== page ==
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NPR: After Parkland Shooting, Conservative Media Criticize Calls For Stricter Gun Laws

After yet another school massacre, NPR News (2/19/18) turns to gun expert Rush Limbaugh: “We need concealed carry in these schools.”

If a measles epidemic were sweeping the nation, with a mounting death toll of children, it’s unlikely that NPR News would respond by bringing on Jenny McCarthy to explain why vaccination wouldn’t save lives. And if they did feature her or other anti-vaccination voices, you can be fairly sure that NPR would follow up with experts expressing the scientific consensus that vaccines do in fact limit the spread of infectious diseases.

But when it came to reporting on the epidemic of mass shootings, All Things Considered (2/19/18) gave a platform to the gun debate’s equivalents of anti-vaxxers, in a segment that gave no scrutiny to their claim that more guns are the solution to gun violence.

NPR quoted Rush Limbaugh on Fox News Sunday (2/18/18): “The solution, to me and I know this is going to cause all kinds of angst, the solution is we need concealed carry in these schools.” And Fox‘s Tucker Carlson (2/15/18): “Tragedies like this happen for a reason, and it probably doesn’t have a lot to do with guns.”

Regular people, too, gave their opinions on what causes shooting massacres: “We took prayer out of the school system,” says one Manuel Garcia of North Carolina. “And this is why all this is happening.” If we can’t put God back, at least we could put guns in: “I feel like they should put guns in the classrooms now with the teachers,” NPR quotes Fort Lauderdale “stay-at-home mom” Sabrina Belony. “I feel like teachers should be trained to be armed for something because teachers lost their lives trying to protect his class.”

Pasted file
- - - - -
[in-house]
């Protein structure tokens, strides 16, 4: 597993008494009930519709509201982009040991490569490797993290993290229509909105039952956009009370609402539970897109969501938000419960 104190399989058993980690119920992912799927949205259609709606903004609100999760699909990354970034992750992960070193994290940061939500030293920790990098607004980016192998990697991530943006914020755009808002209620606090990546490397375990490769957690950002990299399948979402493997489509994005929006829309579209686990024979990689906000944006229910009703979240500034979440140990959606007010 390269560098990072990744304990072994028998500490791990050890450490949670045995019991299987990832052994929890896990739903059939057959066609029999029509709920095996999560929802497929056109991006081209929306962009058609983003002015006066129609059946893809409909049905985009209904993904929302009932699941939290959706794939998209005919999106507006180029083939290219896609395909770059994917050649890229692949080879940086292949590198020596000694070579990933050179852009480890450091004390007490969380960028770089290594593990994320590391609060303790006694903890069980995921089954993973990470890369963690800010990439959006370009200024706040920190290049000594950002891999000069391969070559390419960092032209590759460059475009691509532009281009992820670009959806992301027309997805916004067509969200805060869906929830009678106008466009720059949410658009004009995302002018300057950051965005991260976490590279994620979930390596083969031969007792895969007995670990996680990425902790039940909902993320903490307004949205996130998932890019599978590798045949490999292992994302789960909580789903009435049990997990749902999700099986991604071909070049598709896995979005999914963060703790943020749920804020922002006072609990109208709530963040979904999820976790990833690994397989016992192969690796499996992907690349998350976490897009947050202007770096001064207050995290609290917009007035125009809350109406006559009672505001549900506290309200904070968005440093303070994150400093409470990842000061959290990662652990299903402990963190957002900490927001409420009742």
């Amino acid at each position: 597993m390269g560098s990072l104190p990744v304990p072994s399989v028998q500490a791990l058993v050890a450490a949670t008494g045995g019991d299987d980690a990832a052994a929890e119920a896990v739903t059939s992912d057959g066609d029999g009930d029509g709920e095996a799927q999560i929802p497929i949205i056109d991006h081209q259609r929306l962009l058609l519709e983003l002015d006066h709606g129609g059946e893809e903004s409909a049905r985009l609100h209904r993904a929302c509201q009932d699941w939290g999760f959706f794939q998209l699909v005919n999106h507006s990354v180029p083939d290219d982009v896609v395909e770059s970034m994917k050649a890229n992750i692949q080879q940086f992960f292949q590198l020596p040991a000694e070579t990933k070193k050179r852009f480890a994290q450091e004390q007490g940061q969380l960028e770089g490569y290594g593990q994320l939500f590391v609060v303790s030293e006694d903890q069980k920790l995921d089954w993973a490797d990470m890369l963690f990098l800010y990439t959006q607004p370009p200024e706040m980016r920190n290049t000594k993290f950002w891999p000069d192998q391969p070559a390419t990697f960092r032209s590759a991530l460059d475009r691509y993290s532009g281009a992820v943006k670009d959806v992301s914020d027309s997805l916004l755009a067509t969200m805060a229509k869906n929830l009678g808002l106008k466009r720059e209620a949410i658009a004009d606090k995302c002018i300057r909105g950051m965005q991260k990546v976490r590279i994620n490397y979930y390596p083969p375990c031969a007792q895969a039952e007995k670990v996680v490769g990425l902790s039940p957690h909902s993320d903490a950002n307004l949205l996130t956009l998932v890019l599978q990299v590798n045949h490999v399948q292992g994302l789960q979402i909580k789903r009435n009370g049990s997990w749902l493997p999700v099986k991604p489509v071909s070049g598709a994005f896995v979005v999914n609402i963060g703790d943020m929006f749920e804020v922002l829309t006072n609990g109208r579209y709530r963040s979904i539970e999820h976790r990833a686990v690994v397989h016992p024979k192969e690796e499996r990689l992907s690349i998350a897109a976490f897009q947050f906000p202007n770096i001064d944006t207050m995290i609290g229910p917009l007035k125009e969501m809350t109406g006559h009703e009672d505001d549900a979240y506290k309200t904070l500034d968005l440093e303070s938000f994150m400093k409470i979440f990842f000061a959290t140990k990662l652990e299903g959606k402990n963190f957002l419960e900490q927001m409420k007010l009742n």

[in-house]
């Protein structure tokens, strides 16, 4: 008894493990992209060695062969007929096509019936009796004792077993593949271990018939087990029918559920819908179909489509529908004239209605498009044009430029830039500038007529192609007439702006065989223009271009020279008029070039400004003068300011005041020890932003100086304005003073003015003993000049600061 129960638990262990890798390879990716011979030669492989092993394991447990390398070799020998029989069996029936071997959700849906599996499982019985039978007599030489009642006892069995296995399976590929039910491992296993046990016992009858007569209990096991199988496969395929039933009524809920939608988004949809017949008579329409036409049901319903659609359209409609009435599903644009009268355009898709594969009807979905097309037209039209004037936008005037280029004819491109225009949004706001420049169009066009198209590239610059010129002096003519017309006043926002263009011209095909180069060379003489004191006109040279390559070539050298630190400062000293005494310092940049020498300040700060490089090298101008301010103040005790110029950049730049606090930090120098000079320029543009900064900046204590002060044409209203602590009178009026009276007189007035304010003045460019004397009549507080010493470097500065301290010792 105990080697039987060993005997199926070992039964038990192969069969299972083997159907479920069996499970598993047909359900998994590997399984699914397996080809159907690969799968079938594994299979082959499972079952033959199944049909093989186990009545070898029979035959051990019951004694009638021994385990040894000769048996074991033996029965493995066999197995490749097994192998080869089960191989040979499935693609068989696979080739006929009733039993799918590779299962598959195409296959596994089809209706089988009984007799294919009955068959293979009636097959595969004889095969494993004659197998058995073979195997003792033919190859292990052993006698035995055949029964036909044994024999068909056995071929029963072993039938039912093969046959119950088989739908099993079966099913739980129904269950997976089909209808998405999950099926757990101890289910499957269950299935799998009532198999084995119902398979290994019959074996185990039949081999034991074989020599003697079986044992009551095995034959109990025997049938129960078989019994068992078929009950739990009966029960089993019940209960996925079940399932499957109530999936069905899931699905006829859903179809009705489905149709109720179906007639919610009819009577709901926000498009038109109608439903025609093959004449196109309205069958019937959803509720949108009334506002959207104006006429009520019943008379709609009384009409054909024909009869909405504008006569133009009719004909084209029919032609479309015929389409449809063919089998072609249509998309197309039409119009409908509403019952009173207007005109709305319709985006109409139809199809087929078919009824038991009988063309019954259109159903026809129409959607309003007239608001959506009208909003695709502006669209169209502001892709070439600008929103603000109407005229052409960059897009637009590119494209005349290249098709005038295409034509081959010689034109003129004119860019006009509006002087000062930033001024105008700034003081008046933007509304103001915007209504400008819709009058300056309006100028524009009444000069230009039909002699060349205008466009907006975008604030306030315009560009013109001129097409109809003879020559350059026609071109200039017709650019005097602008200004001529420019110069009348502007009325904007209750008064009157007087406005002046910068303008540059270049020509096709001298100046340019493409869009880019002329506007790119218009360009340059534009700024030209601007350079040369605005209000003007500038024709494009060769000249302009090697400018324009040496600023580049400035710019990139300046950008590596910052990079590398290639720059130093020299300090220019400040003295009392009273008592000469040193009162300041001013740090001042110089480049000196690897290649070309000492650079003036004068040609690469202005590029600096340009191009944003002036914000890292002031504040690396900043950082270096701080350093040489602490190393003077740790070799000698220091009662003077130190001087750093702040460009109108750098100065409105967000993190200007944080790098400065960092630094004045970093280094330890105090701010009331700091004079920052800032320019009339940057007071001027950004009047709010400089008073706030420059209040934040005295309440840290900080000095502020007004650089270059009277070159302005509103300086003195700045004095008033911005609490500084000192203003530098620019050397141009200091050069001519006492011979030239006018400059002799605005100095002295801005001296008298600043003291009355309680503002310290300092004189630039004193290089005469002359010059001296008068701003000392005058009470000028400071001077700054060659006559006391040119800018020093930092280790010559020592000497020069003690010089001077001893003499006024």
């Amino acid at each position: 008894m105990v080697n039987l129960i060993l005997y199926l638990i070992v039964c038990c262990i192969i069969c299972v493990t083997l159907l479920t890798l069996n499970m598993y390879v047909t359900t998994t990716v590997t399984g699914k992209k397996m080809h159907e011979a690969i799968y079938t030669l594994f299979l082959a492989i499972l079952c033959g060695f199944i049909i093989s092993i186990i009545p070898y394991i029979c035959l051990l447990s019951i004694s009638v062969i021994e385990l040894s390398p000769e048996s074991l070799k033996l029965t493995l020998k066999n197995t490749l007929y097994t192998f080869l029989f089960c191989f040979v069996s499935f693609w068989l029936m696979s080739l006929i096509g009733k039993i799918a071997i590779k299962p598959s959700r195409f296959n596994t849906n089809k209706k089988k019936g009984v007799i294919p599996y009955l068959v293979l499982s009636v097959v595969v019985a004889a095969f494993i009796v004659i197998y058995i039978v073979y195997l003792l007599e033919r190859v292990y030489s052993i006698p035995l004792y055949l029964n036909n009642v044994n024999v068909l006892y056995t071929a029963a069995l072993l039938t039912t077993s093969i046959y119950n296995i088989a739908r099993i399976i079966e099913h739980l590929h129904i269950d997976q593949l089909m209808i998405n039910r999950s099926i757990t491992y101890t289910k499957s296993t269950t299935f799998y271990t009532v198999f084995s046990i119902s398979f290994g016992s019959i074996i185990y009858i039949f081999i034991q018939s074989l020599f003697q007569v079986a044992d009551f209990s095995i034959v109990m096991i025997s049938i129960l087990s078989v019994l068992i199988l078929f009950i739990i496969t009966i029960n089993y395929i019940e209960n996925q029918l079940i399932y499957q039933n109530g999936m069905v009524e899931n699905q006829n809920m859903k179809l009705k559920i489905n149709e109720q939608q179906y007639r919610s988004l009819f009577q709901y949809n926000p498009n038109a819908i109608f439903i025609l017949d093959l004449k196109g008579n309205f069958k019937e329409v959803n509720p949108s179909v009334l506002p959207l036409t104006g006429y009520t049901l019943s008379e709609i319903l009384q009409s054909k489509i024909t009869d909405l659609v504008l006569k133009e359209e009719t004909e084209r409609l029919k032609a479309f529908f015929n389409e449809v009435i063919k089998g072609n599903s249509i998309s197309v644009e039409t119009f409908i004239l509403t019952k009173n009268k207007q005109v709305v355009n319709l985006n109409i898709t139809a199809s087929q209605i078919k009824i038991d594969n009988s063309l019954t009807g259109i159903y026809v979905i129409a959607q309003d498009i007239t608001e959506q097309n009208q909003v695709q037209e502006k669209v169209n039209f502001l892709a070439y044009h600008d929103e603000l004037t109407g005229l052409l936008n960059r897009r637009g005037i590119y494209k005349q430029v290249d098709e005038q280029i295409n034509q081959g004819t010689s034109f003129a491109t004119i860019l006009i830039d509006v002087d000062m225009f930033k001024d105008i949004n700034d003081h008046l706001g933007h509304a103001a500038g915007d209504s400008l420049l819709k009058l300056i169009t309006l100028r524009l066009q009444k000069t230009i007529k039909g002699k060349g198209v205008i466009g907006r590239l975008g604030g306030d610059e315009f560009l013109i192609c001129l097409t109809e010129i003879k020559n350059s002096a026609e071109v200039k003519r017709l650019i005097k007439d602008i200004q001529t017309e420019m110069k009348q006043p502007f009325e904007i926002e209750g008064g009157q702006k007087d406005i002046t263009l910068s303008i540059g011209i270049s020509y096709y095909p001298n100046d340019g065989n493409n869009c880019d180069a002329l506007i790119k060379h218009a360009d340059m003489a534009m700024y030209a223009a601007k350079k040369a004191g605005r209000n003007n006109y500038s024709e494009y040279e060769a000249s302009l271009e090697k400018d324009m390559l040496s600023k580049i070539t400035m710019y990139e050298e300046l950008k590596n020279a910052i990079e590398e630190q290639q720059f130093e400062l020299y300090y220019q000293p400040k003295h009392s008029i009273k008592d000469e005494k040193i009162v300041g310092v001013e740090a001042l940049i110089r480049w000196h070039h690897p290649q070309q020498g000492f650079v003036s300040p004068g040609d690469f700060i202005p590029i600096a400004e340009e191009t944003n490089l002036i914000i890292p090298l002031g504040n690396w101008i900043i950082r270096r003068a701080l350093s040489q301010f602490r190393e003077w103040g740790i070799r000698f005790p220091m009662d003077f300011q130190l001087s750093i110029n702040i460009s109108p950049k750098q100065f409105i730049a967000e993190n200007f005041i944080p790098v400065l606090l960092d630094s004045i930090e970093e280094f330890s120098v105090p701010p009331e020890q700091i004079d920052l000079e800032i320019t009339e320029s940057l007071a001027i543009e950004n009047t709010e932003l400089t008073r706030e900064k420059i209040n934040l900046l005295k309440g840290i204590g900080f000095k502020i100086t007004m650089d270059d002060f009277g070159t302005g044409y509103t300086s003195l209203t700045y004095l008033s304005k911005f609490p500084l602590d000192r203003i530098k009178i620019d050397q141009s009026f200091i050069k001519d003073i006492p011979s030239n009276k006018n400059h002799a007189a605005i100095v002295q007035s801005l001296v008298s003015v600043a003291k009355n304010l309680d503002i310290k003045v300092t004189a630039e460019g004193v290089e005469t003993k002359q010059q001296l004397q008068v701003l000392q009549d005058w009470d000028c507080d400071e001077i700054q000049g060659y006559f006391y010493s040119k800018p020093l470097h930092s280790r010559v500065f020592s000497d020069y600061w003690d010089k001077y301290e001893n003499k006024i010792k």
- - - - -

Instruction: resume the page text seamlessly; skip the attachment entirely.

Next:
The only response to this in the All Things Considered segment is a paraphrase of the perspective of students who survived the Parkland massacre: “They say the real problem is that weak gun laws allowed one deeply troubled teen to buy a semi-automatic rifle legally.”

This is what passes for objectivity in establishment media: a willful denial that there is any way to answer questions that people feel strongly about. In fact, the question of whether more guns result in less violence is one researchers have studied—not as much as they could have, granted, given the NRA-imposed limits on gun research—and other media outlets have reported the answers they’ve found.

Scientific American: More Guns Do Not Stop More Crimes, Evidence Shows

You don’t have to be Scientific American to look at the science behind gun claims.

In a piece headlined “Guns Do Not Stop More Crimes, Evidence Shows,” Scientific American (10/1/17) quoted physician and gun researcher Garen Wintemute’s summary of the state of the evidence: “There are a few studies that suggest that liberalizing access to concealed firearms has, on balance, beneficial effects. There are a far larger number of studies that suggest that it has, on balance, detrimental effects.” In “No, More Guns Won’t Prevent Mass Shootings,” NBC (11/6/17) cited Daniel Webster, director of the Johns Hopkins Center for Gun Policy and Research:

The more guns are readily available, the more shootings occur. That’s what the latest research shows. When states make it more easy for people to carry guns, the number of incidents of aggravated assault grows.

After the Newtown massacre, Salon‘s “The Answer Is Not More Guns” (12/17/12) quoted University of Washington epidemiologist Fred Rivara: “There is no data supporting [the] argument that the further arming of citizens will lessen the death toll in massacres like the one this week in Connecticut.” Mother Jones (12/15/12) pointed out, based on its database of mass shootings, that despite a 50 percent increase in the number of private guns since 1995 and numerous laws making it easier to carry a concealed weapon, there are virtually no cases of an armed civilian stopping a shooting spree.

NPR didn’t cite any evidence, or ask any experts to weigh in on conservatives’ claim that more guns are the solution to gun violence. It’s a strikingly irresponsible approach to covering a deadly epidemic.

You can contact NPR ombud Elizabeth Jensen via NPR’s contact form or via Twitter@EJensenNYC. Please remember that respectful communication is the most effective.


This piece was reprinted by RINF Alternative News with permission from FAIR.